President Donald Trump issued a proclamation declaring this week, Jan. 20-26, as National School Choice Week.
The proclamation expresses concern about performance of U.S. students in international surveys: 24th in reading; 25th in science; 40th in math.
And it ascribes the cause of these disappointing statistics to the "consequences of the limitations imposed by a largely one-size-fits-all approach to education."
It makes all the sense in the world to appreciate the value of bringing the marketplace and competition to education. Free markets serve us extremely well in delivering goods and services. Why shouldn't one of our nation's most important institutions — education — also benefit from competition?
It is ironic that the political left extols the importance of diversity while also wanting government monopolies.
The conclusion should be the opposite. The more diverse a customer base, ethnically or any other way, the more diversity you need among suppliers to meet and serve the unique needs of different communities. This can only be achieved in free, private markets.
Statistics on the changing ethnic profile of the students in our public schools speak for themselves.
In 1997, 63.4 percent of the students in our public schools were white and 36.6 percent were minority — black, Hispanic, Asian and multiracial — students. By 2014, 49.5 percent were white and 50.5 percent were minority. The projection from the National Center for Education Statistics is that by 2026, 45 percent of public school students will be white and 55 percent will be minority.
Parents of these minority communities should have freedom to choose an educational framework for the diverse needs of their children.
Suppliers in a dynamic marketplace will listen to those parents, try to understand the unique needs of their children and serve them. This is exactly the opposite of what you get with a government-controlled monopoly and union bureaucrats.
However, the country is not just becoming increasingly ethnically diverse. It is also becoming increasingly diverse regarding values.
At the nation's founding, it was almost universally accepted that education would include the Bible. "One great advantage of the Christian religion," said John Adams, "is that ... the duties and rights of the man and citizen are thus taught from early infancy to every creature."
The Northwest Ordinance, passed in the America's first Congress in 1789 said:
"Religion, morality, and knowledge, being necessary to good government and the happiness of mankind, schools and the means of education shall forever be encouraged."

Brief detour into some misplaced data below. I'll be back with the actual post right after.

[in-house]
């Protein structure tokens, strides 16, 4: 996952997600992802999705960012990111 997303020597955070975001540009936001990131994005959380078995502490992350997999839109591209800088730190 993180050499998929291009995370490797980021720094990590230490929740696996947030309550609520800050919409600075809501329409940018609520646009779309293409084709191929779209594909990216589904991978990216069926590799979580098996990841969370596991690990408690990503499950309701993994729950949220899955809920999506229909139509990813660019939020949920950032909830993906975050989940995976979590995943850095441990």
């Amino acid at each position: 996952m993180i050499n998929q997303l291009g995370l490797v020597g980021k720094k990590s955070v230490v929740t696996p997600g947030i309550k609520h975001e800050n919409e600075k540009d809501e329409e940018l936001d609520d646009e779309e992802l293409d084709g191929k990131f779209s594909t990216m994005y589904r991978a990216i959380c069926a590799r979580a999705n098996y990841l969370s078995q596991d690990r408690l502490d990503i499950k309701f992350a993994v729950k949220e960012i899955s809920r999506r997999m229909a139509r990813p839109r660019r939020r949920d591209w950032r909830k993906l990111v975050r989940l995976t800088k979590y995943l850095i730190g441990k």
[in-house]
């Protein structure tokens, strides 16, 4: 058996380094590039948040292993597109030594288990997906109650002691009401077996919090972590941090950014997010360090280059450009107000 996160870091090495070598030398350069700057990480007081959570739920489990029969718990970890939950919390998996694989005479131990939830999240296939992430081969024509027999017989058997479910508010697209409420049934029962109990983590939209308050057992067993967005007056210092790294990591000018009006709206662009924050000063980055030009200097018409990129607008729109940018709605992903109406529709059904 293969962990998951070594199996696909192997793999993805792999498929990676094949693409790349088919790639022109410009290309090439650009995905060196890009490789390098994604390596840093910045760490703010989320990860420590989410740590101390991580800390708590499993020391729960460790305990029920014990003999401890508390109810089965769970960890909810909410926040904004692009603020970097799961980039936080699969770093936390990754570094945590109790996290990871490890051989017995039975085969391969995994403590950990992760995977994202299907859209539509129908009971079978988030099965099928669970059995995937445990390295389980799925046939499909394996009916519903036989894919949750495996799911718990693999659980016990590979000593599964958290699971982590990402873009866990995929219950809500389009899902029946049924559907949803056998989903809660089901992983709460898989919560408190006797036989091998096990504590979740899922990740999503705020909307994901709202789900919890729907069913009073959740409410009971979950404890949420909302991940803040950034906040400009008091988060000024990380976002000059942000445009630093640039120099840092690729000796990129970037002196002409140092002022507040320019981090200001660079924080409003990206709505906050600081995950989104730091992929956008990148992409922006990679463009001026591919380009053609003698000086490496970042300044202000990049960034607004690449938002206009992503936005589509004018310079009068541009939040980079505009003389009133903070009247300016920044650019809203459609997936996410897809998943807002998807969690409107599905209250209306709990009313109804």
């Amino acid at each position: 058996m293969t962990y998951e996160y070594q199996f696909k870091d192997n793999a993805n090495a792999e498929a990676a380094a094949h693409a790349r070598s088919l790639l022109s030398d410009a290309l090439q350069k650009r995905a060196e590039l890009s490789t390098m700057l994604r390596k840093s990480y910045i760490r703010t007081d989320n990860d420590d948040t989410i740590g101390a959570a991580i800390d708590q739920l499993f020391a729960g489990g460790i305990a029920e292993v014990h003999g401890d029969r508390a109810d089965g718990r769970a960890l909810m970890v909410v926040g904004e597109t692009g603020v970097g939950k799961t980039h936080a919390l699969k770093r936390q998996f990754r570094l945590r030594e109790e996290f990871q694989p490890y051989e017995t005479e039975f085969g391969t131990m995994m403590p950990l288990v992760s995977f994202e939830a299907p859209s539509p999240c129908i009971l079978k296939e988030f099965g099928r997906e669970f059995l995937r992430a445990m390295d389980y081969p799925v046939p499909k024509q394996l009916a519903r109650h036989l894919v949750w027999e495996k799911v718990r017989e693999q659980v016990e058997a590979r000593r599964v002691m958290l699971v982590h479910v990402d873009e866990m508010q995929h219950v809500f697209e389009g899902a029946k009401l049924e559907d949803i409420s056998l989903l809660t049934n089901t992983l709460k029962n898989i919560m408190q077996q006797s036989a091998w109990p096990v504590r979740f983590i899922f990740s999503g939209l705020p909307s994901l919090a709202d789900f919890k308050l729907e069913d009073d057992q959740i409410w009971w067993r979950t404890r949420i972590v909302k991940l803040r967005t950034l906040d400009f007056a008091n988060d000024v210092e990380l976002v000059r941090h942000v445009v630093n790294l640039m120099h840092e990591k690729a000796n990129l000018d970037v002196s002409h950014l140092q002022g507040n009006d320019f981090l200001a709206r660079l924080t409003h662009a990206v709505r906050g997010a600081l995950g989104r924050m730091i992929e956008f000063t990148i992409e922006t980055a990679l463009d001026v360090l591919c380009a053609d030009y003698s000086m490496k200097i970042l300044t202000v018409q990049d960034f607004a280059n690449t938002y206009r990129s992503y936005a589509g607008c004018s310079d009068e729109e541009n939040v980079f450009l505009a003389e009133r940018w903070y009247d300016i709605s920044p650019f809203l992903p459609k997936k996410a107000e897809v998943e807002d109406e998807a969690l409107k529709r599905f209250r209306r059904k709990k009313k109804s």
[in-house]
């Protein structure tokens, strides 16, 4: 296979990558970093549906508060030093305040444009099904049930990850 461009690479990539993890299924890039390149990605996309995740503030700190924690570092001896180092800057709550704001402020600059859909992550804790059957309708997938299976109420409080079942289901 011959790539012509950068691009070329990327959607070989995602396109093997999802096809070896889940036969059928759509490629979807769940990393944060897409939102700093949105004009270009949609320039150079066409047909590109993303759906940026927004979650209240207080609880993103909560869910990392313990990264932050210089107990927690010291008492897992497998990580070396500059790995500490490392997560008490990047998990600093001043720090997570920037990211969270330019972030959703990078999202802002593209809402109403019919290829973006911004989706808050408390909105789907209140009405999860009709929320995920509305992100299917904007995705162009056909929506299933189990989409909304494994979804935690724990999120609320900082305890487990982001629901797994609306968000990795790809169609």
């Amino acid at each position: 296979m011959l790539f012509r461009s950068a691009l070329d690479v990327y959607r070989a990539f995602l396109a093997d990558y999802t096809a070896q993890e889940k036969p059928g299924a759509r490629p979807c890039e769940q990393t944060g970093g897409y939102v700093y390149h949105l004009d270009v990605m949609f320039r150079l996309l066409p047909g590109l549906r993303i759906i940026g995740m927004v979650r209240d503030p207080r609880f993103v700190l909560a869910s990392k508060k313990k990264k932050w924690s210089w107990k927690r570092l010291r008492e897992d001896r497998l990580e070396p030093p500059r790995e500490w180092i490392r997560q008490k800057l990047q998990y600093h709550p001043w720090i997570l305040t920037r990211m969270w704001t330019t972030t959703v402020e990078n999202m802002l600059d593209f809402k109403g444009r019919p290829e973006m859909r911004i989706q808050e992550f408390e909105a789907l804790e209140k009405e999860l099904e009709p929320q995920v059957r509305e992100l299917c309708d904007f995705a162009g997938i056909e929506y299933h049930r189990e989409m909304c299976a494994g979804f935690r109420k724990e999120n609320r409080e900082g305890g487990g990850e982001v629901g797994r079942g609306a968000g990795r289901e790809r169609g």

This sentiment carried well into the 20th century, until court decisions began, step by step, purging any presence of the Bible in public education.
Did these decisions improve our public schools, making them more value neutral? Certainly not. They simply politicized education, replacing Judeo-Christian values with prevailing politically correct secular humanist values.
Currently, 24 states and the District of Columbia mandate sex education in their public schools. According the Centers for Disease Control and Prevention, 72 percent of schools in large urban districts provide education regarding pregnancy and sexually transmitted diseases.
What exactly are the values, the worldview, through which issues such as marriage, sex and pregnancy are being taught in these schools?
Black communities have already been hurt by the secular humanism of the welfare state. Since the 1960s, the incidence of single-parent black households has tripled.
It make sense that black parents would want to send their children to Christian schools so that these values are transmitted as part of their education. Shouldn't parents have this right?
In a country with widely growing diversity in religious identification and values, the only answer is parental choice in education. It brings the efficiencies of the marketplace and the principle of religious freedom to schools.
Parents must fight for the right to choose where to send their children to school.
Star Parker is an author and president of CURE, Center for Urban Renewal and Education. Contact her at www.urbancure.org. To find out more about Star Parker and read features by other Creators Syndicate writers and cartoonists, visit the Creators Syndicate website at www.creators.com.